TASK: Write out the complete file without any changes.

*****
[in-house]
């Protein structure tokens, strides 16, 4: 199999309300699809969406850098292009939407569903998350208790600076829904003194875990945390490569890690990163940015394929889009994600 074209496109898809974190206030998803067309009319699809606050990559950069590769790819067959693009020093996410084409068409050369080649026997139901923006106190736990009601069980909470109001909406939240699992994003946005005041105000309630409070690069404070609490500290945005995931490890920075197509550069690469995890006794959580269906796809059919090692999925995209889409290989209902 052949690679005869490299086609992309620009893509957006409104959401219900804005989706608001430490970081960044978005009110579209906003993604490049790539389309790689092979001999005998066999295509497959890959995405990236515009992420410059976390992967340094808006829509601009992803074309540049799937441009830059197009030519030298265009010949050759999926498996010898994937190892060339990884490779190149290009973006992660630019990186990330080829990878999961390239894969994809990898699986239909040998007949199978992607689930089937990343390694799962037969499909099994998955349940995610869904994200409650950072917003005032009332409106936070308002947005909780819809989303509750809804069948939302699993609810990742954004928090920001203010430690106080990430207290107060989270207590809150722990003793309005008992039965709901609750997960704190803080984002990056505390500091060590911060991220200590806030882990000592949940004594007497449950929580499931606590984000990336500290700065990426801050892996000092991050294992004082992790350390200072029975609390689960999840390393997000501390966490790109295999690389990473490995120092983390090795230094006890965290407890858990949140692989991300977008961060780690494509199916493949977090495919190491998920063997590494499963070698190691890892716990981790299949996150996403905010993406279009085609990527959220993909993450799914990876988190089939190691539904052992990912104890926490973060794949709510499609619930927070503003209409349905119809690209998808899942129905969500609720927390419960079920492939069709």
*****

[in-house]
């Protein structure tokens, strides 16, 4: 199999309300699809969406850098292009939407569903998350208790600076829904003194875990945390490569890690990163940015394929889009994600 074209496109898809974190206030998803067309009319699809606050990559950069590769790819067959693009020093996410084409068409050369080649026997139901923006106190736990009601069980909470109001909406939240699992994003946005005041105000309630409070690069404070609490500290945005995931490890920075197509550069690469995890006794959580269906796809059919090692999925995209889409290989209902 052949690679005869490299086609992309620009893509957006409104959401219900804005989706608001430490970081960044978005009110579209906003993604490049790539389309790689092979001999005998066999295509497959890959995405990236515009992420410059976390992967340094808006829509601009992803074309540049799937441009830059197009030519030298265009010949050759999926498996010898994937190892060339990884490779190149290009973006992660630019990186990330080829990878999961390239894969994809990898699986239909040998007949199978992607689930089937990343390694799962037969499909099994998955349940995610869904994200409650950072917003005032009332409106936070308002947005909780819809989303509750809804069948939302699993609810990742954004928090920001203010430690106080990430207290107060989270207590809150722990003793309005008992039965709901609750997960704190803080984002990056505390500091060590911060991220200590806030882990000592949940004594007497449950929580499931606590984000990336500290700065990426801050892996000092991050294992004082992790350390200072029975609390689960999840390393997000501390966490790109295999690389990473490995120092983390090795230094006890965290407890858990949140692989991300977008961060780690494509199916493949977090495919190491998920063997590494499963070698190691890892716990981790299949996150996403905010993406279009085609990527959220993909993450799914990876988190089939190691539904052992990912104890926490973060794949709510499609619930927070503003209409349905119809690209998808899942129905969500609720927390419960079920492939069709």